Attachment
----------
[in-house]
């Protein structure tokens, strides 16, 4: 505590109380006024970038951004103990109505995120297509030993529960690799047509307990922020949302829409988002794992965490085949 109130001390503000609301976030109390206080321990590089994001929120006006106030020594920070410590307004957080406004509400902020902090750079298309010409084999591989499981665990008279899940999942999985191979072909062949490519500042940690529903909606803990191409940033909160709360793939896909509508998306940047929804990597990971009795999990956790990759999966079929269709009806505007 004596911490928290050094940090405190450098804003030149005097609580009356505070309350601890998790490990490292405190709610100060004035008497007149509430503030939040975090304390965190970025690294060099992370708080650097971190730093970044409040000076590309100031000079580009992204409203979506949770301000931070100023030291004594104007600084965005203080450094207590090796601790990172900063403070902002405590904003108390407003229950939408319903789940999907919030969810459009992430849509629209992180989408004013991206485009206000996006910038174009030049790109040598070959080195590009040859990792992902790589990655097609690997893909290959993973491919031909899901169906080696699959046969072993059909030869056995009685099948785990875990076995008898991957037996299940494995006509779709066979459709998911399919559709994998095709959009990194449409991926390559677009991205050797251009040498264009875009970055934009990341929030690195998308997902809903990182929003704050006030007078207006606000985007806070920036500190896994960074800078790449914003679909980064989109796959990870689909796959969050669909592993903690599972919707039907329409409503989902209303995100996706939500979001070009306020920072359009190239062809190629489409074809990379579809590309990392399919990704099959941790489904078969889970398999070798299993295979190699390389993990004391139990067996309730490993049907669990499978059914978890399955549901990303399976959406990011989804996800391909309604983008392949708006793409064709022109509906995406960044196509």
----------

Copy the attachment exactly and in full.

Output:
[in-house]
């Protein structure tokens, strides 16, 4: 505590109380006024970038951004103990109505995120297509030993529960690799047509307990922020949302829409988002794992965490085949 109130001390503000609301976030109390206080321990590089994001929120006006106030020594920070410590307004957080406004509400902020902090750079298309010409084999591989499981665990008279899940999942999985191979072909062949490519500042940690529903909606803990191409940033909160709360793939896909509508998306940047929804990597990971009795999990956790990759999966079929269709009806505007 004596911490928290050094940090405190450098804003030149005097609580009356505070309350601890998790490990490292405190709610100060004035008497007149509430503030939040975090304390965190970025690294060099992370708080650097971190730093970044409040000076590309100031000079580009992204409203979506949770301000931070100023030291004594104007600084965005203080450094207590090796601790990172900063403070902002405590904003108390407003229950939408319903789940999907919030969810459009992430849509629209992180989408004013991206485009206000996006910038174009030049790109040598070959080195590009040859990792992902790589990655097609690997893909290959993973491919031909899901169906080696699959046969072993059909030869056995009685099948785990875990076995008898991957037996299940494995006509779709066979459709998911399919559709994998095709959009990194449409991926390559677009991205050797251009040498264009875009970055934009990341929030690195998308997902809903990182929003704050006030007078207006606000985007806070920036500190896994960074800078790449914003679909980064989109796959990870689909796959969050669909592993903690599972919707039907329409409503989902209303995100996706939500979001070009306020920072359009190239062809190629489409074809990379579809590309990392399919990704099959941790489904078969889970398999070798299993295979190699390389993990004391139990067996309730490993049907669990499978059914978890399955549901990303399976959406990011989804996800391909309604983008392949708006793409064709022109509906995406960044196509």